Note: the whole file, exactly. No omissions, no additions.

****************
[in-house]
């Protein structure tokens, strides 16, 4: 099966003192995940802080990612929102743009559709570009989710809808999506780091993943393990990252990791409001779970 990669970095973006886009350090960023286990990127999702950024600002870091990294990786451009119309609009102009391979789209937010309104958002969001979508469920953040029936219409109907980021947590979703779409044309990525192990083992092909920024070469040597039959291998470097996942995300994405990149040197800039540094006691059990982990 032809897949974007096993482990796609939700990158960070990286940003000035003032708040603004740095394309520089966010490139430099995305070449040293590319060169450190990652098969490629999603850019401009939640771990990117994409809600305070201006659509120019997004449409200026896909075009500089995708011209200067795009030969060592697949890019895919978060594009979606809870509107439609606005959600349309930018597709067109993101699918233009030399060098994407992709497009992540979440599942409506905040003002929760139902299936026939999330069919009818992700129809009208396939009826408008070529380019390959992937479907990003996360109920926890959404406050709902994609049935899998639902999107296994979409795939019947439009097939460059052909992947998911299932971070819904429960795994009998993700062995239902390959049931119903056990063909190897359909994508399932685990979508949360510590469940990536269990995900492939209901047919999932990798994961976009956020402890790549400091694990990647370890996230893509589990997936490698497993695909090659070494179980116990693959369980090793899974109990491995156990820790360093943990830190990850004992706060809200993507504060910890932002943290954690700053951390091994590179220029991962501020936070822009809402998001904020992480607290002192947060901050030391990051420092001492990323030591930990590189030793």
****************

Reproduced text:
[in-house]
């Protein structure tokens, strides 16, 4: 099966003192995940802080990612929102743009559709570009989710809808999506780091993943393990990252990791409001779970 990669970095973006886009350090960023286990990127999702950024600002870091990294990786451009119309609009102009391979789209937010309104958002969001979508469920953040029936219409109907980021947590979703779409044309990525192990083992092909920024070469040597039959291998470097996942995300994405990149040197800039540094006691059990982990 032809897949974007096993482990796609939700990158960070990286940003000035003032708040603004740095394309520089966010490139430099995305070449040293590319060169450190990652098969490629999603850019401009939640771990990117994409809600305070201006659509120019997004449409200026896909075009500089995708011209200067795009030969060592697949890019895919978060594009979606809870509107439609606005959600349309930018597709067109993101699918233009030399060098994407992709497009992540979440599942409506905040003002929760139902299936026939999330069919009818992700129809009208396939009826408008070529380019390959992937479907990003996360109920926890959404406050709902994609049935899998639902999107296994979409795939019947439009097939460059052909992947998911299932971070819904429960795994009998993700062995239902390959049931119903056990063909190897359909994508399932685990979508949360510590469940990536269990995900492939209901047919999932990798994961976009956020402890790549400091694990990647370890996230893509589990997936490698497993695909090659070494179980116990693959369980090793899974109990491995156990820790360093943990830190990850004992706060809200993507504060910890932002943290954690700053951390091994590179220029991962501020936070822009809402998001904020992480607290002192947060901050030391990051420092001492990323030591930990590189030793």